• Indentured servitude is legal in the eponymous nation of Tamora Pierce's Tortall Universe. In one quartet, the protagonist buys the two-year indenture of a servant boy who was being abused by his current master.
  • In the Children of Steel series animen are indentured to their parent company for 50 years or until they've paid off the cost of their gestation and upbringing. Few survive that long.
  • Azi in C. J. Cherryh's Alliance/Union universe have the rights of minors but they can be made citizens under certain circumstances, and their children are citizens. Considering the original point of azi was to increase the Union's genetic diversity.
  • A.N. Roquelaure's (Pen Name for Anne Rice) Beauty series features a sexual indentured servitude. Before they're permitted to take rulership, young nobility and royalty are sent into training as sexual slaves. It's also a means of social mobility, as commoners and lesser nobles may also submit themselves for the same treatment. Slaves may also beg to remain so for life.
  • Kushiel's Legacy: Terre d'Ange has Houses which take in children, training them and then having them serve for sex until their servitude is completed (signified by the completion of a tattoo that runs the length of their backs). Both Phedre and Alcuin are bonded as this, and Phedre once buys out the indenture of a girl who suffered a facial injury before she could complete her term of service and couldn't get any more customers because of it.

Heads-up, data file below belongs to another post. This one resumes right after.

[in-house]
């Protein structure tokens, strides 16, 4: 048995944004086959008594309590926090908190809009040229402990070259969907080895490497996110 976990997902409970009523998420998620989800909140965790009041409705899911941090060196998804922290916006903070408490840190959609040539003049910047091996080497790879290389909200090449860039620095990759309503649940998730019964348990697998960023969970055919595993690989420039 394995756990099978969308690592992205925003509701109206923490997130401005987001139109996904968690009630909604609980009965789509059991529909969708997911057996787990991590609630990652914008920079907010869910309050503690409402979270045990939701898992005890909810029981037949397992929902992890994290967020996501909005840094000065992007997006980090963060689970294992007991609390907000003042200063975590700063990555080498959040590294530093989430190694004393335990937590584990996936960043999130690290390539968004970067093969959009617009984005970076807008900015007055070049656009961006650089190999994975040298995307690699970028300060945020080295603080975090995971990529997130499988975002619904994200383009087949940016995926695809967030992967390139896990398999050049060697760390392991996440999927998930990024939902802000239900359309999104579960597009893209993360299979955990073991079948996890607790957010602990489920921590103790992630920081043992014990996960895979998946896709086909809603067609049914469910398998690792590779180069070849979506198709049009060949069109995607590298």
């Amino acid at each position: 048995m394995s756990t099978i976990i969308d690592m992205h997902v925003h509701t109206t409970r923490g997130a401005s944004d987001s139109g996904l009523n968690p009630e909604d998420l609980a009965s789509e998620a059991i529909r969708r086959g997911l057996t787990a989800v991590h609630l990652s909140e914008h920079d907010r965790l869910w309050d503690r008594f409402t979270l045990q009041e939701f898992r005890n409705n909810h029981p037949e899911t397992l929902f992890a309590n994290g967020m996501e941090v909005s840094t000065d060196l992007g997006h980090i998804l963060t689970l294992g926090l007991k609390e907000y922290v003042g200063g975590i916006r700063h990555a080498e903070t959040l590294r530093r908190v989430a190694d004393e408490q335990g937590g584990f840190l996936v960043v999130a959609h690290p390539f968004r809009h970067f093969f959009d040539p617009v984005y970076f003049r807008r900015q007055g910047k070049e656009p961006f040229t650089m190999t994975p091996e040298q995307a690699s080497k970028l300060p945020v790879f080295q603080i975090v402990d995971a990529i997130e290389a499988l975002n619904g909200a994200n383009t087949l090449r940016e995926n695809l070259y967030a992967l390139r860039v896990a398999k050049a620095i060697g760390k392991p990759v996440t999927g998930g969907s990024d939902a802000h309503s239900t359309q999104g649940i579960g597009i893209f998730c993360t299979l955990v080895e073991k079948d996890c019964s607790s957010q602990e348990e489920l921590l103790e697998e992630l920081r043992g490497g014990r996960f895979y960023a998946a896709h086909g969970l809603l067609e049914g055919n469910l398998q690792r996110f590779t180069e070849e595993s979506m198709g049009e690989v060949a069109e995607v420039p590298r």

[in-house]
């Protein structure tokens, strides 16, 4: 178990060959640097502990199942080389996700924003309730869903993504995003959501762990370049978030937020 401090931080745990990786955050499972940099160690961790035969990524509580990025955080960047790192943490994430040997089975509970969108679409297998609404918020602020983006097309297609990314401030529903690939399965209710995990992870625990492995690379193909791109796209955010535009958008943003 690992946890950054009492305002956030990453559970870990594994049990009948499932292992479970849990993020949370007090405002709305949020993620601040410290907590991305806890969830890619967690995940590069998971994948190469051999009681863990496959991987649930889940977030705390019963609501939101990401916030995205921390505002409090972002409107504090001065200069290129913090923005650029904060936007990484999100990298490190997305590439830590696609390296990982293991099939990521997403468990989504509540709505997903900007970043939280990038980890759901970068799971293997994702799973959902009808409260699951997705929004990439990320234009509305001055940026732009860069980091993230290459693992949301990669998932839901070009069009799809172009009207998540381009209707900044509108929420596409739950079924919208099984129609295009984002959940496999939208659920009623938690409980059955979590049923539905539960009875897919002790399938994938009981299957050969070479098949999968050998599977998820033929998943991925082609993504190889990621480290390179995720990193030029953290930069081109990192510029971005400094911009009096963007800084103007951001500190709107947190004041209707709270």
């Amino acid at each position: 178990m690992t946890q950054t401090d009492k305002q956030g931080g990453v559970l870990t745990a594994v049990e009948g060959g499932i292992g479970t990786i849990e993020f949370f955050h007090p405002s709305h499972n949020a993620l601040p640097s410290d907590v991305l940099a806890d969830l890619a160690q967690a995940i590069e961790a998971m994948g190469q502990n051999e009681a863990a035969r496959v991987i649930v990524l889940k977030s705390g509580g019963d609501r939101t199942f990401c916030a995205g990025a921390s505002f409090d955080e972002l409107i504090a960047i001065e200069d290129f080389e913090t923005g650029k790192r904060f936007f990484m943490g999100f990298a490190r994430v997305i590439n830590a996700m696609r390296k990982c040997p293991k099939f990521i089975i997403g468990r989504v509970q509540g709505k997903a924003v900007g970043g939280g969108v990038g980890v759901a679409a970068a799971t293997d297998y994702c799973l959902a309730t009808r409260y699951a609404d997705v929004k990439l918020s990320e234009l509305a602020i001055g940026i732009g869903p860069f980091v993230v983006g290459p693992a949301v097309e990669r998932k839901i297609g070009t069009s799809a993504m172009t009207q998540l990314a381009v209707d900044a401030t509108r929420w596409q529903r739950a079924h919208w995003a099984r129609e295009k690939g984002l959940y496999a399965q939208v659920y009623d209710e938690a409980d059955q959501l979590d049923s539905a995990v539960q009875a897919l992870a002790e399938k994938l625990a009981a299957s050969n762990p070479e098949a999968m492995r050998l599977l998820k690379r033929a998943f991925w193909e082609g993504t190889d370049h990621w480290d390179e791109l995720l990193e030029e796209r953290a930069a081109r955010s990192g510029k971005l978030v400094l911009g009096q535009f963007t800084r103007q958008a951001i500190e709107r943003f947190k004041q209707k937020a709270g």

• In Renegades of Gor the protagonist meets a free woman caught in indenture after she ran up a large bill at an inn and couldn't pay. Her actual plan was an Exploited Trope: She would attempt to dine 'n dash but let herself get caught by the manager and be chained up outside, where she would beg passersby to redeem her debts, promising to pay them back later. She would then run off and do the same thing all over again. Such women are dubbed "debtor sluts" and it's usually a workable scam, but at the moment there's a major war going on and nobody was interested in buying her out, so she's stuck.
  • In Earthrise Harat-sharin slaves sign themselves into temporary contracts. During their terms as slaves they have a lot of protections under the law and their savings accrue much higher interest than normal. Indentured servants on the other hand are convicts who have practically no rights.

    Live-Action TV 
  • Present in Firefly as part of the setting's massive Schizo Tech.
    • In "The Train Job" Inara extricates Mal and Zoe from the local sheriff by claiming he's a runaway indentured man whom she located after he embezzled money from her accounts.
    • On Higgins' Moon ("Jaynestown") most of the ceramics workforce is indentured, which allows the magistrate owning their contracts to get filthy rich by keeping conditions in the Company Town as cheap and crappy as possible and paying them as little as possible. The RPG says his son has been working to improve things since the episode, though.
  • In one episode of Barney Miller a diplomat has a slave. The slave's grandfather borrowed money from the diplomat's grandfather and he's still working off the debt.
  • Seinfeld:
    • This is a plot device that Jerry and George use for the pilot they write for NBC, in which, Jerry gets into a car accident with another man, and since said other man didn't have car insurance, the judge ordered the man to become Jerry's butler.